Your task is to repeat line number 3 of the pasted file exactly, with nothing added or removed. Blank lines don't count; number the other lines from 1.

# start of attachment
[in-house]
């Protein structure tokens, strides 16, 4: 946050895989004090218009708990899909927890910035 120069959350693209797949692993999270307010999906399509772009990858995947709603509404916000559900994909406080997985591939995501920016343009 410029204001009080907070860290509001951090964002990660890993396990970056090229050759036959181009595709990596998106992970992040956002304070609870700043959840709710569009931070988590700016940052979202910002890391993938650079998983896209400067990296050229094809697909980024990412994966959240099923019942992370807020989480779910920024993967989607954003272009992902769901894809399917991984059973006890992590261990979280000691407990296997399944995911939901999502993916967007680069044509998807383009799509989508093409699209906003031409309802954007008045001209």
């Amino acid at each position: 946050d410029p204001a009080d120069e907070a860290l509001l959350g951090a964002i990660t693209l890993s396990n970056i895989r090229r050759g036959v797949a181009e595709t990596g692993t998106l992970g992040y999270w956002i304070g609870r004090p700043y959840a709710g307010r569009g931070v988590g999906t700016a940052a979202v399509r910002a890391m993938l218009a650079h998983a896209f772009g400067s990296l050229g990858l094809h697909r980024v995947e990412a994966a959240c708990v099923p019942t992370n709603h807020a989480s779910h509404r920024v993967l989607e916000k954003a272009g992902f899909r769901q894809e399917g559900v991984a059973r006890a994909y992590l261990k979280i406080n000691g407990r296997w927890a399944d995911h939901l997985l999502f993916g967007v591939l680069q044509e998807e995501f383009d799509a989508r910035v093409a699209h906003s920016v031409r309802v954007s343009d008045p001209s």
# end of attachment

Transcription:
């Amino acid at each position: 946050d410029p204001a009080d120069e907070a860290l509001l959350g951090a964002i990660t693209l890993s396990n970056i895989r090229r050759g036959v797949a181009e595709t990596g692993t998106l992970g992040y999270w956002i304070g609870r004090p700043y959840a709710g307010r569009g931070v988590g999906t700016a940052a979202v399509r910002a890391m993938l218009a650079h998983a896209f772009g400067s990296l050229g990858l094809h697909r980024v995947e990412a994966a959240c708990v099923p019942t992370n709603h807020a989480s779910h509404r920024v993967l989607e916000k954003a272009g992902f899909r769901q894809e399917g559900v991984a059973r006890a994909y992590l261990k979280i406080n000691g407990r296997w927890a399944d995911h939901l997985l999502f993916g967007v591939l680069q044509e998807e995501f383009d799509a989508r910035v093409a699209h906003s920016v031409r309802v954007s343009d008045p001209s």